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a pumpkin sliced open

When we think of fall produce, pumpkin is often one of the first to come to mind. Dishes like roasted pumpkin soup and pumpkin pie are tried-and-true favorites, but options abound, ranging from a simple roasted pumpkin to pumpkin muffins, pumpkin pie energy bites, and pumpkin hummus. Being able to enjoy this decadent, earthy food makes the prospect of winter more bearable.

Pumpkin is a type of squash in the Cucurbita family, which also includes foods like winter squash, zucchini, and cucumbers. It was originally discovered 10,000 years ago in Guatemala and Mexico, and was harvested for its seeds. At that time, the flesh of pumpkin was bitter and unpalatable. Over the past several thousand years, however, through cultivation in the Americas, pumpkins became sweeter, fleshier, and more similar to the winter squash seen at the market today.

The Health Benefits of Pumpkins

Although pumpkin is thought of as a starchy vegetable, it’s actually quite low in carbohydrates when you compare it to other starchy vegetables. It’s also loaded with essential nutrients that boost the immune system, decrease inflammation, and can potentially help regulate blood sugar. The vitamin A content in pumpkin is off the charts, especially in the free-radical scavenging forms of alpha and beta carotene. One cup of pumpkin provides not only a day’s worth of vitamin A, but also a good start on your vitamin C, fiber, potassium, and manganese. These nutrients help fight infection and protect cells from oxidative damage.

That whole cup of pumpkin is only 30 calories and contains just 7 grams of carbohydrates — that’s equivalent to half a slice of bread! The carbohydrates are thought to be of a higher quality as well, consisting mostly of polysaccharides such as pectins, which slow absorption and have only a small effect on blood sugar. Along with the pectins, the high concentration of B vitamins and a compound called d-chiro-inositol also make pumpkin and other winter squashes targets for future research in preventing type 2 diabetes and blood-sugar dysregulation.

How to Choose the Right Pumpkin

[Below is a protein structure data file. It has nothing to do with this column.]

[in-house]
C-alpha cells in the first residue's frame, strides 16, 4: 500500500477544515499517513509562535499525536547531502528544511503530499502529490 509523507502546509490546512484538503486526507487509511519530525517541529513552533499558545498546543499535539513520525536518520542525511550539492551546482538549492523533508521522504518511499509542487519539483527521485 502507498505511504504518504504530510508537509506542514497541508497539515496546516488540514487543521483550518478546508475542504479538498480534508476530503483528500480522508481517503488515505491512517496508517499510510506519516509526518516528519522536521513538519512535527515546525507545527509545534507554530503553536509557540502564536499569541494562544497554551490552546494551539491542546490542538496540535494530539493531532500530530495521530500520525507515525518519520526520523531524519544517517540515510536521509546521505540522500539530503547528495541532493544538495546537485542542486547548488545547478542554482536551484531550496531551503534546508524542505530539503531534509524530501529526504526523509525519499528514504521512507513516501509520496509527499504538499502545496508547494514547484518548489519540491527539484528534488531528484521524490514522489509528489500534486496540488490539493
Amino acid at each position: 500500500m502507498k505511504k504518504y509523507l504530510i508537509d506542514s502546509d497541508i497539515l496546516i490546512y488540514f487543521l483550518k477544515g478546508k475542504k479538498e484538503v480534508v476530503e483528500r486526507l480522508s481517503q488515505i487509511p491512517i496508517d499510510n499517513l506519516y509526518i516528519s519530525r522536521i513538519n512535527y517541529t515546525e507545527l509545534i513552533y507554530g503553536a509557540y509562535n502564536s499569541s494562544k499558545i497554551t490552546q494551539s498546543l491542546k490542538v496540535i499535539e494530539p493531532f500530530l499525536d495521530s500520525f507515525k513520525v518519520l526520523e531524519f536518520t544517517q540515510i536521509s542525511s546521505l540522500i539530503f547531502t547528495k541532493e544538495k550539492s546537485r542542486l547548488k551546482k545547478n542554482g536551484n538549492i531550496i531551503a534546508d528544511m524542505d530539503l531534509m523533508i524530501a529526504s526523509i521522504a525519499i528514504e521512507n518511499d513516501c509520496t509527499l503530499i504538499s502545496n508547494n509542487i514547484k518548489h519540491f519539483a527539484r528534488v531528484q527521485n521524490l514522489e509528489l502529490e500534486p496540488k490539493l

Pumpkins should be firm, without any bruising or soft spots. You want the rind to be firm to the touch, otherwise the pumpkin may be watery and lacking in flavor. Choose a gourd that is heavy for its size, as that means the flesh will likely be denser and sweeter.

The Culinary Possibilities

Besides the obvious uses — pumpkin pie, pumpkin bread, pumpkin latte — pumpkin has other creative and tasty possibilities, such as:

  • Substitute pumpkin in almost any recipe that calls for winter squash.
  • Cube and roast pumpkin mixed with other veggies such as rutabaga, parsnips, and turnips. Or, roast it alone and throw it onto a salad.
  • Purée pumpkin and make it into pumpkin soup, seasoning it with coconut milk and Indian curry or chicken stock and fresh herbs.
  • Try in in your favorite recipes: Pumpkin is delicious when added to Thai curry as cubed and sautéed pieces. You can also make pumpkin lasagna, using strips of zucchini instead of noodles for extra veggie power.
  • Stuff a small pumpkin with pre-sautéed veggies and cooked ground turkey and roast it in the oven for about 45 minutes. This impressive presentation is great for holidays!

To get started on your pumpkin culinary adventure, try this recipe for a new, more nutrient-dense take on chili.

Pumpkin Chili

Ingredients

  • 2 lbs. grass-fed ground beef
  • 1 large onion, diced
  • 1 green bell pepper, diced
  • 2 carrots, diced
  • 2 stalks celery, diced
  • 2 (15 oz.) cans kidney beans, drained
  • 1 (46 oz.) can tomato juice
  • 1 (28 oz.) can peeled and diced tomatoes with juice
  • 1 can pumpkin puree
  • 1 tbs. chili powder
  • 1 tsp. garlic, minced
  • 1 tsp. cumin
  • 1 tsp. salt

Directions

  1. In a large pot over medium heat, cook the beef until it’s browned and fully cooked.
  2. Stir in the vegetables — onion, pepper, carrots, and celery — and cook for five minutes.
  3. Stir in the beans, tomato juice, diced tomatoes, and pumpkin puree. Add the spices and garlic to season.
  4. Let simmer for one hour before serving.

Pumpkin and fall are synonymous. Incorporate this produce into your weekly repertoire while it’s in season. It can provide all the nutritional benefits we mentioned above, including helping to boost your immune system during a season that often calls for it to be strong. Besides all of that, pumpkin is a dense and sweet food that could replace the need for other less healthy options. Be adventurous and try new dishes and flavor combinations — it will keep your mouth happy and nurture your body.

[i] “Pumpkin.” USDA Nutrient Database. Available online http://www.nal.usda.gov/fnic/foodcomp/cgi-bin/list_nut_edit.pl. Accessed November 7, 2011.

[ii] “Winter Squash.” World’s Healthiest Foods.” Available at http://whfoods.com/genpage.php?tname=foodspice&dbid=63. Accessed November 7, 2011.

[iii] Jayaprakasam B, Seeram NP and Nair MG. Anticancer and antiinflammatory activities of cucurbitacins from Cucurbita andreana. Cancer Lett. 2003 Jan 10;189(1):11-16. 2003.

[iv] Nara K, Yamaguchi A, Maeda N et al. Antioxidative activity of water soluble polysaccharide in pumpkin fruits (Cucurbita maxima Duchesne). Biosci Biotechnol Biochem. 2009 Jun;73(6):1416-8. Epub 2009 Jun 7. 2009

[v] Xia T and Wang Q. D-chiro-inositol found in Cucurbita ficifolia (Cucurbitaceae) fruit extracts plays the hypoglycaemic role in streptozocin-diabetic rats. J Pharm Pharmacol. 2006 Nov;58(11):1527-32. 2006

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